USA and Canada – Evacuations After Widespread Flooding in Manitoba, North Dakota and Minnesota

Heavy rain, snowmelt and ice jams have caused widespread flooding in parts of Manitoba Province, Canada, and neighbouring North Dakota and Minnesota, USA, since late April 2022.

Floods in Pembina County, North Dakota, USA, May 2022. Photo: Pembina County Emergency Management

Manitoba Province, Canada

The government of Manitoba reported that, since early April 2022, southern and southeastern Manitoba and the United States portion of the Red River basin have received 120 to 160 mm of precipitation, which is between 400 to 600 per cent of normal amounts.

In an update of 02 May 2022, the provincial government said, “Water levels are expected to remain high for an extended duration in many areas in southern and central Manitoba. In the Red River Valley, the province remains at a high state of readiness for water levels similar to 2009 spring flood levels on the Red River between Emerson and the Red River Floodway inlet.”

A flood warning is in place for the Red River from Emerson to the Red River Floodway inlet and from the Red River Floodway channel outlet to Lake Winnipeg. A flood warning remains in place for all Red River tributaries including the La Salle, Pembina and Boyne rivers and the Deadhorse, Shannon and Netley creeks.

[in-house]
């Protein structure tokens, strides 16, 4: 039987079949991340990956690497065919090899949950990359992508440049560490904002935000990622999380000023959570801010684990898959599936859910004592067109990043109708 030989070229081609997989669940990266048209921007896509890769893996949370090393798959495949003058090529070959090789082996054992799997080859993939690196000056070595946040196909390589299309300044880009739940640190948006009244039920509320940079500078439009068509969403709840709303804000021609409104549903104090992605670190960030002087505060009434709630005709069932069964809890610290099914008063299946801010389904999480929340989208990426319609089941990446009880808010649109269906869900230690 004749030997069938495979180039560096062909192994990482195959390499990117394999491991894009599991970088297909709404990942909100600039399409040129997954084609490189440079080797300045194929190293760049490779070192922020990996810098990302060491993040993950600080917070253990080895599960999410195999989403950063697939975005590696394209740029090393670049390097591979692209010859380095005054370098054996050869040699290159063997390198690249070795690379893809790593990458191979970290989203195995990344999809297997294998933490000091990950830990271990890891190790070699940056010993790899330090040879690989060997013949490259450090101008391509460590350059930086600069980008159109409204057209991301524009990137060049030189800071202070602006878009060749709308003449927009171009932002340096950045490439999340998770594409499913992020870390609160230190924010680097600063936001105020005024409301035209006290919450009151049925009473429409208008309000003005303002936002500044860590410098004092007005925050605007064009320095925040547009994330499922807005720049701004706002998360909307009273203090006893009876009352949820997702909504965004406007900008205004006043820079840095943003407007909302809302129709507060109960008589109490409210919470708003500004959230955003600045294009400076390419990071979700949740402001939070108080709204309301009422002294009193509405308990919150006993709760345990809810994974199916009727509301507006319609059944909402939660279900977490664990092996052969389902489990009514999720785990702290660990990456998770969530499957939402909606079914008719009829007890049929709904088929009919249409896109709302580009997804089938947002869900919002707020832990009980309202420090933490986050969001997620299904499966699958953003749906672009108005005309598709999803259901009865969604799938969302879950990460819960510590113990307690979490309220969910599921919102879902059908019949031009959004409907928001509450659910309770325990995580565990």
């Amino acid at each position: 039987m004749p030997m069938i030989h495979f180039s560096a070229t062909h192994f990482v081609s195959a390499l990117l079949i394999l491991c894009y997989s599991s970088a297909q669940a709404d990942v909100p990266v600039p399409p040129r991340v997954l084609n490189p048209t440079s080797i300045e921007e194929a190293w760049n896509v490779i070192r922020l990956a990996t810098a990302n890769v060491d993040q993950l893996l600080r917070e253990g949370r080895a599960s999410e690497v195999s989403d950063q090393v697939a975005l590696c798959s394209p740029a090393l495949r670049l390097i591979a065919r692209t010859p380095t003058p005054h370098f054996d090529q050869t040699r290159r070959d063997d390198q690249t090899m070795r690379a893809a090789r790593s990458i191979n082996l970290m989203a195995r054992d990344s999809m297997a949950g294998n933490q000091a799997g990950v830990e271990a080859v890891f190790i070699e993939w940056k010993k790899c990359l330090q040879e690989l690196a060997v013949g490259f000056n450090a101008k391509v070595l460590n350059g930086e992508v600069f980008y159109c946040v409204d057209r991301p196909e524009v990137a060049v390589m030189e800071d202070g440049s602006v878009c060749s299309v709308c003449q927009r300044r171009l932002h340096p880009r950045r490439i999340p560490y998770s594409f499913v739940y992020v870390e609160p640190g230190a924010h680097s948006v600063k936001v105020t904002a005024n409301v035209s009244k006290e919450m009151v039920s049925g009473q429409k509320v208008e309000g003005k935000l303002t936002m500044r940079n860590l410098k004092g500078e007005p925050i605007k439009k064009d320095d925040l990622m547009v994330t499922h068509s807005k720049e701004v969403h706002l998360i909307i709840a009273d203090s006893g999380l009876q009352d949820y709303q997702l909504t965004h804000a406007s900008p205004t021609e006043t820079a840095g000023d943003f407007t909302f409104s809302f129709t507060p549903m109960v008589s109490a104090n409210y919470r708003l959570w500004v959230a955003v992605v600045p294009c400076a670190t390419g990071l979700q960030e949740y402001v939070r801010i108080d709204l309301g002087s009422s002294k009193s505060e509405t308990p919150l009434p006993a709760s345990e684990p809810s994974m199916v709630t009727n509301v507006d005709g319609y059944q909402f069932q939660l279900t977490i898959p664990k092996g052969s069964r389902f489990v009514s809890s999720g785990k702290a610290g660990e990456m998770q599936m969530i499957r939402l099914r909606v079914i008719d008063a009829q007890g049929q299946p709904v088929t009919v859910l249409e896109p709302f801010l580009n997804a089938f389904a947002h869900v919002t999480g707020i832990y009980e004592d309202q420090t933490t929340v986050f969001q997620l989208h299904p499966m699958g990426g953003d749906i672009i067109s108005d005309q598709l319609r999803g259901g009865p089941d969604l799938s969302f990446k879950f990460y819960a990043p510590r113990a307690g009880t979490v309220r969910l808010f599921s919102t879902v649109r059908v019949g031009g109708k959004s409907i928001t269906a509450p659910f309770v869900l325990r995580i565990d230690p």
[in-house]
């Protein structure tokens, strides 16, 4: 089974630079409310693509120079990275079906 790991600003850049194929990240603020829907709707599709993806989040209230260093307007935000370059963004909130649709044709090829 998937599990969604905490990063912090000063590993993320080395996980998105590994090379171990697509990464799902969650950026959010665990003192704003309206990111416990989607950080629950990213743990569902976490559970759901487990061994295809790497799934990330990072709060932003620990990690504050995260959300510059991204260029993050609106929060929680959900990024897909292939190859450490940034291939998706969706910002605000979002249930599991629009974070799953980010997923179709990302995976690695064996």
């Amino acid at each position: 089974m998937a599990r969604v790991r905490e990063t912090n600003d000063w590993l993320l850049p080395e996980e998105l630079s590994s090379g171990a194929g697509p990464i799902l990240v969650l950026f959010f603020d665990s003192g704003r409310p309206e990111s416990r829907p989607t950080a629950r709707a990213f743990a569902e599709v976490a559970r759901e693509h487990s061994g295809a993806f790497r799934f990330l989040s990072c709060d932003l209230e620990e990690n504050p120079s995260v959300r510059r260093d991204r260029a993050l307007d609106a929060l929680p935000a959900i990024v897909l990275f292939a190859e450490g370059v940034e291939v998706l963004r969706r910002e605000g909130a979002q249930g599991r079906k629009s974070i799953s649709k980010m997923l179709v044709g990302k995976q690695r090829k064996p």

Several communities throughout the province have been impacted by floods which have left roads impassable, and damaged homes and infrastructure. As a result, 18 communities have declared a local state of emergency, including Montcalm, Ritchot and Morris, where around 50 homes were issued with evacuation orders on 30 April, and Dufferin where at least 6 homes were evacuated on 01 May.

Ice jams along the Fisher River prompted a state of emergency for the Peguis First Nation on 28 April 2022. As of 02 May, as many as 1,000 people had evacuated. Roads, bridges and water infrastructure have all been adversely affected in the area and a boil water advisory has been issued.

Installation of temporary along the Fisher River in Peguis First Nation, Manitoba, Canada, after flooding from late April 2022. Photo: Peguis First Nation

North Dakota, USA

In North Dakota, the city of Valley City declared a flood emergency on 23 April 2022 due to the rising Sheyenne River. The river crested at 18.09 feet (5.514 metres) on 01 May, where Major Flood Stage is 17 feet (5.2 metres).

On 01 May the city of Harwood in North Dakota, declared a flood emergency due to the rising Sheyenne and Maple rivers. Meanwhile the city of Neche was completely cut off by flooding of the Pembina River on 02 May.

Evacuations were carried out in the city of Cavalier, where the North Dakota National Guard is using 2 helicopters to stabilize the Bourbanis dam that is in danger of breaking and causing further flooding.

A North Dakota National Guard helicopter stabilizing a dam in Cavalier, ND, USA, 03 May 2022. Photo: North Dakota National Guard
Levels of the Pembina River at Neche are above Major Flood Stage. Image: NWS

Minnesota, USA

In Minnesota, Governor Tim Walz declared an emergency on 24 April 2022 and authorized the Minnesota National Guard to provide support for emergency flood operations following storms and heavy rainfall. Several roads were temporarily closed in some locations, including Highways 92, 113, 220 and 317. The Sorlie Bridge in East Grand Forks was also closed to traffic.

Flooding was reported in the city of Crookston and surrounding areas of Polk County after the Red Lake River broke its banks.

Red Lake River at Crookston. Image: NWS

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